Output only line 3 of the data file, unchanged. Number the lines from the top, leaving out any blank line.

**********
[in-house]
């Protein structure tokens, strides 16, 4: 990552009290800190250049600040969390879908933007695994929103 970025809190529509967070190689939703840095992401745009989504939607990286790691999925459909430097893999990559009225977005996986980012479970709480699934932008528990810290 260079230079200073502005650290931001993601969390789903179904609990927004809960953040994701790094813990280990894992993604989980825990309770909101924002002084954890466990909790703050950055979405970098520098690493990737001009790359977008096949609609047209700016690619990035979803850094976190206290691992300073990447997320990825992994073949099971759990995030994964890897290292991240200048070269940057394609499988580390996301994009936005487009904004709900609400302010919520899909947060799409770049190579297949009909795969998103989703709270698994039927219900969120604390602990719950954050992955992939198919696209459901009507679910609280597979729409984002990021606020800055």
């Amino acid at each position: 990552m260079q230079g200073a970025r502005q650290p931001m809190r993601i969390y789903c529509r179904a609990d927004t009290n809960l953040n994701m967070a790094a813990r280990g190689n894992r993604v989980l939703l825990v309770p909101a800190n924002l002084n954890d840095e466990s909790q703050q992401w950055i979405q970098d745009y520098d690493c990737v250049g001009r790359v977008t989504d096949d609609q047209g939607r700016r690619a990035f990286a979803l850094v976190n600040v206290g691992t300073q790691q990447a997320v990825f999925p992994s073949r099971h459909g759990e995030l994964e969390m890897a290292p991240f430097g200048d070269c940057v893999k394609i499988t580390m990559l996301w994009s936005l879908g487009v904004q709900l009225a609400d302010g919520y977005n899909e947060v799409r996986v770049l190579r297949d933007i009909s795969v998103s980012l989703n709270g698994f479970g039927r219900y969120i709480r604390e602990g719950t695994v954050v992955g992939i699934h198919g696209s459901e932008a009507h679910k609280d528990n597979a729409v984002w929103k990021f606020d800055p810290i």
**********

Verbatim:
């Amino acid at each position: 990552m260079q230079g200073a970025r502005q650290p931001m809190r993601i969390y789903c529509r179904a609990d927004t009290n809960l953040n994701m967070a790094a813990r280990g190689n894992r993604v989980l939703l825990v309770p909101a800190n924002l002084n954890d840095e466990s909790q703050q992401w950055i979405q970098d745009y520098d690493c990737v250049g001009r790359v977008t989504d096949d609609q047209g939607r700016r690619a990035f990286a979803l850094v976190n600040v206290g691992t300073q790691q990447a997320v990825f999925p992994s073949r099971h459909g759990e995030l994964e969390m890897a290292p991240f430097g200048d070269c940057v893999k394609i499988t580390m990559l996301w994009s936005l879908g487009v904004q709900l009225a609400d302010g919520y977005n899909e947060v799409r996986v770049l190579r297949d933007i009909s795969v998103s980012l989703n709270g698994f479970g039927r219900y969120i709480r604390e602990g719950t695994v954050v992955g992939i699934h198919g696209s459901e932008a009507h679910k609280d528990n597979a729409v984002w929103k990021f606020d800055p810290i």